Burst Cherry Tomatoes

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This recipe is great as a side dish, but I also like it poured on top of pasta or polenta, stirred into risotto, spread warm over toast, or chilled and spread onto your hamburgers. It’s best if the tomatoes come from your garden, but if you have a black thumb (like me) good quality, perfectly ripe market tomatoes work just as well.

Ingredients

¼ cup olive oil

4 cups cherry tomatoes (choose assorted colors if you can)

1 teaspoon unrefined salt – try Halen Mon, Cyprus flake, fiore de sal, Black Diamond, smoked salt, or a salt infused with fennel seed, basil, or chipotle

2 cloves of garlic, sliced

Grated zest and juice of 1 lemon

Method

  1. Heat 3 tablespoons of oil in a large sauté pan over high heat. Add a third of the tomatoes, and cook, shaking gently, until they start to break their skin, about 5 minutes.   Reduce heat to medium and add another third of the tomatoes and the ½ teaspoon of the salt. Continue to cook, shaking and stirring for another 3-4 minutes, until tomatoes are deflated. Remove tomatoes from the pan to a dish, and return the pan to the heat.
  1. Add another tablespoon of oil to the pan, then add the garlic. Cook, stirring, until the garlic softens, about 1 minute. Add the remaining raw tomatoes, the reserved cooked tomatoes, then cook, stirring, until the last batch of tomatoes begins to deflate. The mixture should be juicy and thick, and have a variety of tomato texture. Remove from heat and season with lemon juice and another pinch of salt Serve warm, room temperature, or cold.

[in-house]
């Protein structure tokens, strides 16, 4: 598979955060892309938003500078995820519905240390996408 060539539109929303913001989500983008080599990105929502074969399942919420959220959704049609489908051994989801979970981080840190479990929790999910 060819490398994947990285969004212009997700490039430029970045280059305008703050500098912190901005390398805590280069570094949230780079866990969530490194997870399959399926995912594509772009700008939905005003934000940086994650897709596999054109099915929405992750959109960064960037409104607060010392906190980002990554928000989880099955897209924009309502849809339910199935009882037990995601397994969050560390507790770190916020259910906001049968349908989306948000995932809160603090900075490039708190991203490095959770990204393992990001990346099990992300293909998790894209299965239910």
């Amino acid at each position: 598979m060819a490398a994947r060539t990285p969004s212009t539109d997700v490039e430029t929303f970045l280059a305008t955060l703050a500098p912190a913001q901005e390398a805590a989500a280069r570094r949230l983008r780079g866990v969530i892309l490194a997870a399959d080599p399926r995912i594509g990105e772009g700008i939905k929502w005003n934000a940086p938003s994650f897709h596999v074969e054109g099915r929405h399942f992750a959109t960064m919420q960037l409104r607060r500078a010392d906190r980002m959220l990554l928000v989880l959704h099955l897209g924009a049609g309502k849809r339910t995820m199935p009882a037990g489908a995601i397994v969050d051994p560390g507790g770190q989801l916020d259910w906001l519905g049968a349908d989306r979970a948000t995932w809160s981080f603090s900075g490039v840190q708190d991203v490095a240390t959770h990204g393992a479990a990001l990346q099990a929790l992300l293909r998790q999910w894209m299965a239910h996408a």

Variations

Balsamic Tomatoes – Finish this dish with ¼ cup of balsamic vinegar instead of the lemon juice, add handful of basil leaves, cut in chiffonade, and finish with a grating of fresh Parmesan or some diced buffalo mozzarella.

Fennel Tomatoes – Before you burst the tomatoes, sauté a sliced fennel bulb in the olive oil with a pinch of salt and a teaspoon of toasted and crushed fennel seeds. Remove it from the pan, then stir it back into the mix when the tomatoes are done. Garnish with some reserved fennel fronds.

 

 

Gremolata

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This is the world’s easiest condiment. Though traditionally an accompaniment to the Milanese classic Osso Bucco, gremolata can brighten up many dishes. I keep a jar on hand in the fridge, and use it whenever my dinner seems a bit boring. Sprinkle it over seafood, pork, game, t-bones, grilled salads , or bruschetta. I even use it to liven up pizza and pasta. You’ll find this and more in my new book,  SALT: The Essential Guide to Cooking with the Most Important Ingredient in Your Kitchen.  (You can buy it here –  B&N – and here Amazon )

Makes about 1 cup

Ingredients

2 cups Italian parsley leaves

1 clove garlic

Grated zest of 1 lemon

Pinch black pepper

½ teaspoon unrefined salt- try any sel gris, Fiore di Sal, a smoked salt, or a salt infused with herbs, citrus, peppercorns, caper, anchovy, red wine vinegar, red wine, za’atar, or ash

Method

  1. Combine the parsley leaves, garlic, and zest on a cutting board and mince together into a dry paste. Add the salt and pepper at the end of mincing. Store airtight in the fridge for several days, or freeze for longer storage.

Variations

Regional Differences – There are some common versions of gremolata that include the addition of anchovies, grated Romano cheese, and toasted nuts. Ratios are left up to personal taste, but the general rule is that no one ingredient should overpower any of the others.

Persillade – This is the French version, which is contains no lemon zest—just parsley and garlic. It does, however, sometimes appear with olive oil or vinegar. I’d use a French salt here.

 

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